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With Rep. John Murtha (D-PA), what you see is what you get. He's the man who opined to The New York Times that "deal making is what Congress is all about" and called the Democrats' ethics reform bill "total crap."

And in today's profile in The Wall Street Journal, he's quoted telling an attendee at a fundraiser in Johnstown, his hometown, that bringing federal dollars there "is the whole goddamn reason I went to Washington."

And he's certainly done that:

Mr. Murtha has steered at least $600 million in earmarks to his district in the past four years, according to Taxpayers for Common Sense, a nonpartisan Washington group. The nonprofit group estimates he's sent $2 billion or more to the district since joining the appropriations committee....

His earmarks in the current bill are $166.5 million, more than any other House member, Taxpayers for Common Sense says. Mr. Murtha's spokesman did not dispute this year's total, but said without providing details that it is down by half from last year.

Of course, the important thing about those federal dollars (through defense appropriations) is that they go to his district -- certainly not whether the military wants or needs the programs that they fund. Murtha has proven something of a miracle worker, taking Johnstown from its low point in 1983 of 24% unemployment to its current healthy 5%. As John Wilke of the Journal puts it, "If John Murtha were a businessman, he'd be the biggest employer in this town." Wilke notes one Murtha-supported business in particular: "Another beneficiary: MTS Technologies, run by a man who got his start some 40 years ago shining shoes at Mr. Murtha's Johnstown Minute Car Wash."

You can take your pick as to which of Murtha's programs to pick on for waste or worthlessness, and Wilke chooses a few. But the recent firestorm over the National Drug Intelligence Center is a good case in point:

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Expect to hear a lot more about this.

You might remember that the first official word from U.S. officials about the Nisour Square shootings was a preliminary investigation by the State Department's Bureau of Diplomatic Security (BDS) that relied primarily on statements from Blackwater witnesses. Now we find out that the BDS offered immunity to those guards for those statements. So not only did the State Department rush to release what appears from the military's review of the incident to be a whitewash -- but it might have also fatally compromised the FBI's investigation of the incident. From the AP:

The FBI took over the case early this month, officials said, after prosecutors in the Justice Department's criminal division realized it could not bring charges against Blackwater guards based on their statements to the Diplomatic Security investigators.

Officials said the Blackwater bodyguards spoke only after receiving so-called "Garrity" protections, requiring that their statements only be used internally — and not for criminal prosecutions.

At that point, the Justice Department shifted the investigation to prosecutors in its national security division, sealing the guards' statements and attempting to build a case based on other evidence from a crime scene that was then already two weeks old....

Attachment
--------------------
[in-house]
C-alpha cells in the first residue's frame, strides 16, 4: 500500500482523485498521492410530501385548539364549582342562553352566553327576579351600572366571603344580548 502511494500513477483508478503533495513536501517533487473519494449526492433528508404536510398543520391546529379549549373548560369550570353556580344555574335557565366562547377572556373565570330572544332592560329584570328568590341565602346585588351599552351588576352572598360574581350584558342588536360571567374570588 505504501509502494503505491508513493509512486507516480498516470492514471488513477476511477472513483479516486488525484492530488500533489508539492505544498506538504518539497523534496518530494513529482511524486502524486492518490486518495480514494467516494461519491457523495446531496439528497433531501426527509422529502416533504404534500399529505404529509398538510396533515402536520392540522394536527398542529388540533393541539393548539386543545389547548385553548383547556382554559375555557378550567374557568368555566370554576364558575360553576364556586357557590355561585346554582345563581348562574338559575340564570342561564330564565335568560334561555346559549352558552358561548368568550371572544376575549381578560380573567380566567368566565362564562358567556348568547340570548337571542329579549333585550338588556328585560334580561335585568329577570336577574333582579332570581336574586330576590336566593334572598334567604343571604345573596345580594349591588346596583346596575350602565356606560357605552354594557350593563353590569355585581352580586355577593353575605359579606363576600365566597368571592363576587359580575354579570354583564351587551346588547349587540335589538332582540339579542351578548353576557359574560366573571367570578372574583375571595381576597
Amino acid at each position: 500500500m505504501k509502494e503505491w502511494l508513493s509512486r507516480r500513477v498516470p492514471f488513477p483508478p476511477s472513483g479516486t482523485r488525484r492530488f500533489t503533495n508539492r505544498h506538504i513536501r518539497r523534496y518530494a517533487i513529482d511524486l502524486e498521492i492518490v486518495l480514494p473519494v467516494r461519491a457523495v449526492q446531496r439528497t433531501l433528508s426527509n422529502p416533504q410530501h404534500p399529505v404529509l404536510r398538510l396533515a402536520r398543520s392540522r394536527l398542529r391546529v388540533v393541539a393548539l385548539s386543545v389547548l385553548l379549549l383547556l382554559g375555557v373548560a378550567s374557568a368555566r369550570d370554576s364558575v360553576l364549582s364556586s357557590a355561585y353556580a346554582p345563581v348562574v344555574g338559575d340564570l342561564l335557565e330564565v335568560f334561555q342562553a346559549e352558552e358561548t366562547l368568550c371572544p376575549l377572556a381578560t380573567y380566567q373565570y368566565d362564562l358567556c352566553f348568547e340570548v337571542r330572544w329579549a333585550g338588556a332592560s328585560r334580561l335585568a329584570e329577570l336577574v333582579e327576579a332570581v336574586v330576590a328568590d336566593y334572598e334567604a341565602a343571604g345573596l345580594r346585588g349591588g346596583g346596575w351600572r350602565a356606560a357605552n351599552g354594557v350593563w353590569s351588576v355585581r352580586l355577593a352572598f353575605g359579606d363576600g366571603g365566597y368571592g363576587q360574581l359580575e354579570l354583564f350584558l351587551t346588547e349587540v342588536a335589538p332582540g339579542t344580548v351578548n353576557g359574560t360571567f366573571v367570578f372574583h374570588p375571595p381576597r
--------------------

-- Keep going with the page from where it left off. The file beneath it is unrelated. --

It's not clear why the Diplomatic Security investigators agreed to give immunity to the bodyguards, or who authorized doing so.

Bureau of Diplomatic Security chief Richard Griffin last week announced his resignation, effective Thursday. Senior State Department officials, speaking on condition of anonymity, have said his departure was directly related to his oversight of Blackwater contractors.

Here's some strange news coming out of the Alaska trial of former state Rep. Vic Kohring. It turns out that when former Veco CEO Bill Allen testified last month in a separate corruption trial about being blackmailed by his own nephew, the strong-arming was related to Sen. Ted Stevens' (R-AK) suspect home renovation.

Allen was defensive on the stand that day, the Anchorage Daily News reported, combating questioning from defense attorneys that he actually threatened to kill his nephew:

Allen said he didn’t make such a threat. “Not me, no. I told them (him?) I’d beat the shit out of him,” Allen said.

Later, he said: “I never did say that I would kill him. No. I wouldn’t have done that … because his mother is my sister.”

Today Allen clarified while under cross-examination that his nephew was blackmailing him over “Ted Stevens’ house.” Just what his nephew was threatening to do (go to the feds?) is unclear.

Allen also testified again today that Veco paid for some of the renovations that doubled Stevens' home, but he didn’t know how much Veco spent.

Friday night, we reported that the House Judiciary Committee had mistakenly sent the email addresses of would-be whistleblowers to everyone who had written in to the committee's Justice Department politicization tip line. A committee spokesperson responded to that story with a statement apologizing for the "technological error."

In a statement released this afternoon (which can be read in full below) a committee spokesperson clarified that the error was, in fact, human. For those of you interested in the nitty gritty, the "nonpartisan, clerical employee" of the committee who was tasked with sending the email out to the list screwed up by assuming that checking "private" in Microsoft Outlook's Distribution List function meant that recipient names would be hidden. Alas, not so.